Ok, so this was just one of those times when I hit the kitchen and was feeling energised and really creative.  I also had my new cake tin on the bench just staring at me waiting to be used again, so I came up with this version of a sticky date pudding for Christmas.  Basically you can use any old good sticky date pudding recipe and just trick it up with a few added extras.  My extras included figs, cherries and a little spun toffee.  Now the spun toffee was super fun!  I had practically no experience doing it, so I just kind of made it up as I went along, but the results were just so beautiful.  However while my caked ended up looking terrific, one of my fingers did not.  A word of warning, toffee is not for the faint hearted and absolutely not suitable for children to be going near.  Any contact with your skin can result in a really nasty burn.   I think my finger took two weeks to really improve.  I'd post a photo, but that would just put you off ever attempting a toffee basket which would be just be plain disappointing!  Anyway, if you like the look of this cake and glance down at the giant recipe below, don't be turned off.  Just remember it's really just a sticky date pudding, cooked in a fancy tin, with some fruit and toffee on top.  It's just a great example of how you can take a family favourite and dress it up for Christmas day.  Have fun, be creative and don't take it to seriously!  Except for the bit about toffee safety.  




250 g pitted dates, chopped

 1 teaspoon bicarbonate of soda

 1 1/2 cups boiling water

 125g butter, softened

 1 cup brown sugar

 1 teaspoon vanilla extract

 2 eggs

 1 3/4 cups Self-Raising Flour, sifted

2 figs segmented for the top

1 handful of fresh cherries for the top

1 cup whipped cream for the top


 1 cup brown sugar

 300 ml thickened cream

 1/2 teaspoon vanilla extract

 60 g butter


2 cups sugar

 3/4 cups cool water



Preheat oven to 180°C. Grease and line the base of a 7cm deep, 22cm (base) cake pan.  (Alternatively use a bundt cake tin with a hole in the middle)

Place dates and bicarbonate of soda into a bowl. Pour over boiling water. Allow to stand for 20 minutes.

Using an electric mixer, beat butter, sugar and vanilla until pale and creamy. Add eggs, 1 at a time, beating well after each addition. Using a large metal spoon, fold through date mixture and flour until well combined.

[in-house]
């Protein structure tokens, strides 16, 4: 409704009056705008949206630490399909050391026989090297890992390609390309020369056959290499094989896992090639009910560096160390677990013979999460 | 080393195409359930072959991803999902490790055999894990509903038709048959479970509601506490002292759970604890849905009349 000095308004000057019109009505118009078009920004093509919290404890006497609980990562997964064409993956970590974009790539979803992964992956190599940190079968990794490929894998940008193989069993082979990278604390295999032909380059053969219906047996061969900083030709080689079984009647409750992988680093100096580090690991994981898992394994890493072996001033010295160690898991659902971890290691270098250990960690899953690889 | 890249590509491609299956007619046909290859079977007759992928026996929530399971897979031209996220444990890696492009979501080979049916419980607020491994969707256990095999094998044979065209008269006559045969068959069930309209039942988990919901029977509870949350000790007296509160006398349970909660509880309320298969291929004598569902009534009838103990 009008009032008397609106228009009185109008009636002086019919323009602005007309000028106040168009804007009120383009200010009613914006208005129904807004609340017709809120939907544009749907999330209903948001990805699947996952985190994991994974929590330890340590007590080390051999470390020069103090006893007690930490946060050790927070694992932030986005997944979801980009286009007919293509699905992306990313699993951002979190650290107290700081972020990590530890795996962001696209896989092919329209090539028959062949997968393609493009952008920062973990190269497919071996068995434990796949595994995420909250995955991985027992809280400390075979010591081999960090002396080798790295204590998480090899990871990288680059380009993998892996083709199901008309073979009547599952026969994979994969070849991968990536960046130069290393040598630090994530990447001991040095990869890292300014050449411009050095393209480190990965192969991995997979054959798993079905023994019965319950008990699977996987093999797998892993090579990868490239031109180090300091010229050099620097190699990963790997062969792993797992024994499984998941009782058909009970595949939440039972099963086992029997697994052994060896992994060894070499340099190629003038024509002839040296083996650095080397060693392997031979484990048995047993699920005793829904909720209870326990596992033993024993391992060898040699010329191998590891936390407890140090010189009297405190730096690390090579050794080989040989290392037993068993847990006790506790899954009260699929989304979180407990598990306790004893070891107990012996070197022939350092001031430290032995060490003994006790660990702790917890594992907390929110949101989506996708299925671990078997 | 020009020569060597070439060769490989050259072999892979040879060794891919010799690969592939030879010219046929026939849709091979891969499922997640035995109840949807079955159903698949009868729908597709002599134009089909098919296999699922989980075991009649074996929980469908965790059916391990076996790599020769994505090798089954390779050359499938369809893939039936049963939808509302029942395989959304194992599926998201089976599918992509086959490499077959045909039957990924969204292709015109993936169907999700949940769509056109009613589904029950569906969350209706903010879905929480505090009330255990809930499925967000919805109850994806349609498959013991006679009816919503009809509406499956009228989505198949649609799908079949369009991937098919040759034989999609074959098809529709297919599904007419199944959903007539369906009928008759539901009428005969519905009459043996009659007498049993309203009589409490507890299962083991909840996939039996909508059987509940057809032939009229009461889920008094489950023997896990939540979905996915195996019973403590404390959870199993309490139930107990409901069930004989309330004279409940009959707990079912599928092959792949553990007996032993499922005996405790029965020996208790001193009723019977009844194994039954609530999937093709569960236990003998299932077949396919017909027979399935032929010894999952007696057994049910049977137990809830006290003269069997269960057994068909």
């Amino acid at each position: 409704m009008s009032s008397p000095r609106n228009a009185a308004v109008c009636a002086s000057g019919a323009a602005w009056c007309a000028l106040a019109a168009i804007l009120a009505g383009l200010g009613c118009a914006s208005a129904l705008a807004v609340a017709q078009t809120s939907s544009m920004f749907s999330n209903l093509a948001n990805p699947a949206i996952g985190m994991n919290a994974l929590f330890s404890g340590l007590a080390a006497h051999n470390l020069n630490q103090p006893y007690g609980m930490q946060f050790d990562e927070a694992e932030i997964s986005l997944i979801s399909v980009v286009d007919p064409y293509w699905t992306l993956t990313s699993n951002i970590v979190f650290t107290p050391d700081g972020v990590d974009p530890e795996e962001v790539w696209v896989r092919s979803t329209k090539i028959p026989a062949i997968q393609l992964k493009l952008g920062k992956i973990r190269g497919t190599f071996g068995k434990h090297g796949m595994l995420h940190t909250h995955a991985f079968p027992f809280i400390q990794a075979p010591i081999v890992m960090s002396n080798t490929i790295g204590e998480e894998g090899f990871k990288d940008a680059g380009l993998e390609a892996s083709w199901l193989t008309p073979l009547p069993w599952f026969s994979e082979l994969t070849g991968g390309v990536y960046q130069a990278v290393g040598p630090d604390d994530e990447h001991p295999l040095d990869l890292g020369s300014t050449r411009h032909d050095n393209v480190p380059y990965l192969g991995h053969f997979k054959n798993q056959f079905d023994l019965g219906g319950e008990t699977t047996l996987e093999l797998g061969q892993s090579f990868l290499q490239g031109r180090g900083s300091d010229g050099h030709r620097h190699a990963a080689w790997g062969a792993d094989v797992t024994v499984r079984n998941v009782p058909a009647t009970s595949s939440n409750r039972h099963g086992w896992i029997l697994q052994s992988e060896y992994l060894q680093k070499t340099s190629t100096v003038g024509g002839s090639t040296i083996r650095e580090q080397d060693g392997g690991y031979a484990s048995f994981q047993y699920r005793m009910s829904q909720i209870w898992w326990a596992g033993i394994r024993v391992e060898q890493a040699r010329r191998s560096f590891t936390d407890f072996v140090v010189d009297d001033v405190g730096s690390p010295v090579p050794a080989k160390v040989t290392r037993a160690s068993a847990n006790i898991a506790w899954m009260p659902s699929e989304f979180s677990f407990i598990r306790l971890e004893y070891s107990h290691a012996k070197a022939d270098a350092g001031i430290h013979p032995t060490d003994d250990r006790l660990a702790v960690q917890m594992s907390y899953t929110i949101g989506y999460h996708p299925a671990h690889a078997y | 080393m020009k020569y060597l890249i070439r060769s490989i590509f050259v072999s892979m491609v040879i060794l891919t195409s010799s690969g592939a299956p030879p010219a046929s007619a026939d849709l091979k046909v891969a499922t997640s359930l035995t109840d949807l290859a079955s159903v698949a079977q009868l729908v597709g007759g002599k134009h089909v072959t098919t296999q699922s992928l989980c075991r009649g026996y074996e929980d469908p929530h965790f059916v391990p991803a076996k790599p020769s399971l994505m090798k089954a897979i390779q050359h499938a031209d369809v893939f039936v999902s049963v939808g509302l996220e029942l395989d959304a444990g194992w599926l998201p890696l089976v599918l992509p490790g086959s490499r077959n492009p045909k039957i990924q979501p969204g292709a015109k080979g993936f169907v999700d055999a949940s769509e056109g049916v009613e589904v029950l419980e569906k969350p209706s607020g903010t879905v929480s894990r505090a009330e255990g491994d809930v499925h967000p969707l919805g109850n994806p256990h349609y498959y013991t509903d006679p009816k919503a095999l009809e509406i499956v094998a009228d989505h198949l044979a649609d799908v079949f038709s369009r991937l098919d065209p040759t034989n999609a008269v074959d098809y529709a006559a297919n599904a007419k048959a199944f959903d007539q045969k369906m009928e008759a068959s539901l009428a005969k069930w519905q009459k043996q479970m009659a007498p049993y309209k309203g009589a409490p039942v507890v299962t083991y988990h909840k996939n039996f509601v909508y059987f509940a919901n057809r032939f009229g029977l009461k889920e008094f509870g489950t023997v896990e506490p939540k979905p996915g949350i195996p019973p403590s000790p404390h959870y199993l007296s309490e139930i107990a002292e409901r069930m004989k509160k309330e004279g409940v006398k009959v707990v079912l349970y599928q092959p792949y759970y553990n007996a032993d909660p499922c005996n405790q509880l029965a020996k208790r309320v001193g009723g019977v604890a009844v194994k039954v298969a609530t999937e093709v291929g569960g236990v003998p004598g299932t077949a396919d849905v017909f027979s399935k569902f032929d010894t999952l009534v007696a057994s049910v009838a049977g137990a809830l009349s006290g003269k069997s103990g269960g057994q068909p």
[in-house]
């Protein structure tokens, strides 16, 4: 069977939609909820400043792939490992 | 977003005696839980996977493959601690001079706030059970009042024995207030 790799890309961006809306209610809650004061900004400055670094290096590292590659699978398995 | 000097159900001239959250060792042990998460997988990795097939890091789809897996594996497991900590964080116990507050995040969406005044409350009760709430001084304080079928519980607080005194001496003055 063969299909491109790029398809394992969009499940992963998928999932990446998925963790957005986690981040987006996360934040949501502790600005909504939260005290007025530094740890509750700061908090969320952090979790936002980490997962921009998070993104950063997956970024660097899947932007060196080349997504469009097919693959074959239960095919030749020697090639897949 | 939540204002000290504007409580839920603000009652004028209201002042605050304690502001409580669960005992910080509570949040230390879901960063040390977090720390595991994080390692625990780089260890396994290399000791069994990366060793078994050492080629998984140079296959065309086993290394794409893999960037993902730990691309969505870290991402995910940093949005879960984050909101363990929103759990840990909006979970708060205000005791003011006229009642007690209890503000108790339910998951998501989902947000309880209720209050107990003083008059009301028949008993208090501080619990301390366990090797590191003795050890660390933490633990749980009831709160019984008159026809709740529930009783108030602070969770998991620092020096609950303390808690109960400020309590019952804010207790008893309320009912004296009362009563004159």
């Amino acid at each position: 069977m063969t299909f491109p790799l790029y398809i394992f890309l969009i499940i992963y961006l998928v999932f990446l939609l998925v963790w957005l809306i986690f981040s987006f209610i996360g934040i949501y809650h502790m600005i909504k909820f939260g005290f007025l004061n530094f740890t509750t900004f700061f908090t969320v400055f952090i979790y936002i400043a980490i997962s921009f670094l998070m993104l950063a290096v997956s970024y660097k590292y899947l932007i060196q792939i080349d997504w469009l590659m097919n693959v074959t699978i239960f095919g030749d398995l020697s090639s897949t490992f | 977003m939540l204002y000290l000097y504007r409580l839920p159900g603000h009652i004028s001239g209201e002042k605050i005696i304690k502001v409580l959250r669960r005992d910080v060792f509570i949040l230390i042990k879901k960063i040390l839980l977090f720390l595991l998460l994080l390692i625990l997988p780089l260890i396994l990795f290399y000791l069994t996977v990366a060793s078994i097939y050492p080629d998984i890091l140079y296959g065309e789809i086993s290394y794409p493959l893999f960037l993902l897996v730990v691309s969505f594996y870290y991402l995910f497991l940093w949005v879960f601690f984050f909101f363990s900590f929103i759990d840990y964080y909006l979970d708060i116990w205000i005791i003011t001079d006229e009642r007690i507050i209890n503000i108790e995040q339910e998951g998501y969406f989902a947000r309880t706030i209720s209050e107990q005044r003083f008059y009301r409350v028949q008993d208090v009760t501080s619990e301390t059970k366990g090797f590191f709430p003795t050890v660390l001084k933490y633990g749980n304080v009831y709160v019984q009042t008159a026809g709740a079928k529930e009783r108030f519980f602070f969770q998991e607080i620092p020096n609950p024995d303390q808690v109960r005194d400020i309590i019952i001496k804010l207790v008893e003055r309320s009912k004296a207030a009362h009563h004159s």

Spoon mixture into prepared cake pan. Bake for 35 to 40 minutes or until a skewer inserted into the centre comes out clean. Turn onto a plate.


To make the sauce combine all ingredients in a saucepan over medium heat.  Cook, stirring often, until sauce comes to the boil. Reduce heat to medium-low and simmer for 2 minutes, or until ready to serve.


Combine all ingredients in a large saucepan and stir over medium heat until sugar has dissolved. Once dissolved stop stirring and bring to the boil.  Leave boiling until you see a few golden bubbles.

Take off the heat and let the mixture cool until all bubbles have subsided.  Take a medium sized bowl and place it in a large baking tray.  Next take a large piece of baking paper and roughly shape in over the bowl so it creates a rough dome shape.  Carefully take your warm toffee mixture and with a spoon drizzle the toffee over in a circular movement, trying to keep quite fluid and constant with your movement.  Built up your toffee until you feel you have an adequate amount over the baking paper.  You may wish to repeat this a few times to get the hang of it and to use different shaped bowls. 

Allow to cool and set for at least 10 minutes.  Carefully remove the toffee baskets from the baking paper and use immediately, or store gently in an air tight container until required. 


Fill the centre of the cake with cream.  Top with your segmented figs, then drizzle over your sticky caramel sauce.  Next place your cherries on top.  Just before serving place your toffee basket or shards over the cake, being very careful as they will be very fragile.


Always take particular care when working with toffee as it can cause a significant burn if it comes in contact with skin.  Never involve children in this activity.

Kelly LowdonComment